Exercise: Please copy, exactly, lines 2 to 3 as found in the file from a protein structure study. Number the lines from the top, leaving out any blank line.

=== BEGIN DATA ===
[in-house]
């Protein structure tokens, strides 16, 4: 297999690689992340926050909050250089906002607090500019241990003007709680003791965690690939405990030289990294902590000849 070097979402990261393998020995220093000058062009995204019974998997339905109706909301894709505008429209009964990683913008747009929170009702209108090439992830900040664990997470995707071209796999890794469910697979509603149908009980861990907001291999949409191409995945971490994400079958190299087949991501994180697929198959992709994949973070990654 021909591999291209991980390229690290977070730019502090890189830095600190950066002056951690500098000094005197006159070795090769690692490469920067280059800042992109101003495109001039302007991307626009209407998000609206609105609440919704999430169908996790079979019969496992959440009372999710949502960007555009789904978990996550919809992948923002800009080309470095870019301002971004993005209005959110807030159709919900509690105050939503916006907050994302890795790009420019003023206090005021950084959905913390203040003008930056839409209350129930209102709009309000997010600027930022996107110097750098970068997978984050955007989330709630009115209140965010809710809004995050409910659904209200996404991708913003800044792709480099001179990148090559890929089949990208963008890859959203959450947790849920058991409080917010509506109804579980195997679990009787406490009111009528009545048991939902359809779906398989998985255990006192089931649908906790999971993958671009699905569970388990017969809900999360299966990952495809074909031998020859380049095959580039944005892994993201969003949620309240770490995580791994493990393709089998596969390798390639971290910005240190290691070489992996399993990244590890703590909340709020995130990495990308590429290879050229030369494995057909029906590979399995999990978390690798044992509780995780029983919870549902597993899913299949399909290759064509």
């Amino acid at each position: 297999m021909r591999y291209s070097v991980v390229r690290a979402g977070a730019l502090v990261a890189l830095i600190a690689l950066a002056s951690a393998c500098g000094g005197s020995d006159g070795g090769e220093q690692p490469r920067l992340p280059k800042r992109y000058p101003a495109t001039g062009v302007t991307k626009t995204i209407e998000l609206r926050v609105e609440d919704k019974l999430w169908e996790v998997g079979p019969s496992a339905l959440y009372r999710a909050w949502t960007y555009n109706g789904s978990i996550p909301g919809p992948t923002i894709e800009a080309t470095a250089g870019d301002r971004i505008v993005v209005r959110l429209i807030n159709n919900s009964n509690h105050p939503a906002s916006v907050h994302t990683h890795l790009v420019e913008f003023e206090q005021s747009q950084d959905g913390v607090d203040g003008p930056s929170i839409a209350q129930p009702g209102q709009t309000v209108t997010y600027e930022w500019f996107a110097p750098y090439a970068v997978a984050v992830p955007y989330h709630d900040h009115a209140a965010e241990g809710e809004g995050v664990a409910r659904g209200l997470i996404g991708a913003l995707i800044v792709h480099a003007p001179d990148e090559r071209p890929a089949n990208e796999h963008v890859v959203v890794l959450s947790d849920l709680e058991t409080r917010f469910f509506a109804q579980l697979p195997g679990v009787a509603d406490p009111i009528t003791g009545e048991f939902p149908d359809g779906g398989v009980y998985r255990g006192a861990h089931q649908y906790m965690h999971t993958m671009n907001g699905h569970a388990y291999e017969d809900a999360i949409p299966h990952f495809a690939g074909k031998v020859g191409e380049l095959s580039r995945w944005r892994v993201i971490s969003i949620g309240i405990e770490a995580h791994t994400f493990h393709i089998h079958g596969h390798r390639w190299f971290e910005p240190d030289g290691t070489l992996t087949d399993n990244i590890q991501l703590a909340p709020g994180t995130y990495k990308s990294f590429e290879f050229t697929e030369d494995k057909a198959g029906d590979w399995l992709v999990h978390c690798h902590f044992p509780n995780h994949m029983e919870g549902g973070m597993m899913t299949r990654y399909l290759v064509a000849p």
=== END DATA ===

């Protein structure tokens, strides 16, 4: 297999690689992340926050909050250089906002607090500019241990003007709680003791965690690939405990030289990294902590000849 070097979402990261393998020995220093000058062009995204019974998997339905109706909301894709505008429209009964990683913008747009929170009702209108090439992830900040664990997470995707071209796999890794469910697979509603149908009980861990907001291999949409191409995945971490994400079958190299087949991501994180697929198959992709994949973070990654 021909591999291209991980390229690290977070730019502090890189830095600190950066002056951690500098000094005197006159070795090769690692490469920067280059800042992109101003495109001039302007991307626009209407998000609206609105609440919704999430169908996790079979019969496992959440009372999710949502960007555009789904978990996550919809992948923002800009080309470095870019301002971004993005209005959110807030159709919900509690105050939503916006907050994302890795790009420019003023206090005021950084959905913390203040003008930056839409209350129930209102709009309000997010600027930022996107110097750098970068997978984050955007989330709630009115209140965010809710809004995050409910659904209200996404991708913003800044792709480099001179990148090559890929089949990208963008890859959203959450947790849920058991409080917010509506109804579980195997679990009787406490009111009528009545048991939902359809779906398989998985255990006192089931649908906790999971993958671009699905569970388990017969809900999360299966990952495809074909031998020859380049095959580039944005892994993201969003949620309240770490995580791994493990393709089998596969390798390639971290910005240190290691070489992996399993990244590890703590909340709020995130990495990308590429290879050229030369494995057909029906590979399995999990978390690798044992509780995780029983919870549902597993899913299949399909290759064509």
């Amino acid at each position: 297999m021909r591999y291209s070097v991980v390229r690290a979402g977070a730019l502090v990261a890189l830095i600190a690689l950066a002056s951690a393998c500098g000094g005197s020995d006159g070795g090769e220093q690692p490469r920067l992340p280059k800042r992109y000058p101003a495109t001039g062009v302007t991307k626009t995204i209407e998000l609206r926050v609105e609440d919704k019974l999430w169908e996790v998997g079979p019969s496992a339905l959440y009372r999710a909050w949502t960007y555009n109706g789904s978990i996550p909301g919809p992948t923002i894709e800009a080309t470095a250089g870019d301002r971004i505008v993005v209005r959110l429209i807030n159709n919900s009964n509690h105050p939503a906002s916006v907050h994302t990683h890795l790009v420019e913008f003023e206090q005021s747009q950084d959905g913390v607090d203040g003008p930056s929170i839409a209350q129930p009702g209102q709009t309000v209108t997010y600027e930022w500019f996107a110097p750098y090439a970068v997978a984050v992830p955007y989330h709630d900040h009115a209140a965010e241990g809710e809004g995050v664990a409910r659904g209200l997470i996404g991708a913003l995707i800044v792709h480099a003007p001179d990148e090559r071209p890929a089949n990208e796999h963008v890859v959203v890794l959450s947790d849920l709680e058991t409080r917010f469910f509506a109804q579980l697979p195997g679990v009787a509603d406490p009111i009528t003791g009545e048991f939902p149908d359809g779906g398989v009980y998985r255990g006192a861990h089931q649908y906790m965690h999971t993958m671009n907001g699905h569970a388990y291999e017969d809900a999360i949409p299966h990952f495809a690939g074909k031998v020859g191409e380049l095959s580039r995945w944005r892994v993201i971490s969003i949620g309240i405990e770490a995580h791994t994400f493990h393709i089998h079958g596969h390798r390639w190299f971290e910005p240190d030289g290691t070489l992996t087949d399993n990244i590890q991501l703590a909340p709020g994180t995130y990495k990308s990294f590429e290879f050229t697929e030369d494995k057909a198959g029906d590979w399995l992709v999990h978390c690798h902590f044992p509780n995780h994949m029983e919870g549902g973070m597993m899913t299949r990654y399909l290759v064509a000849p």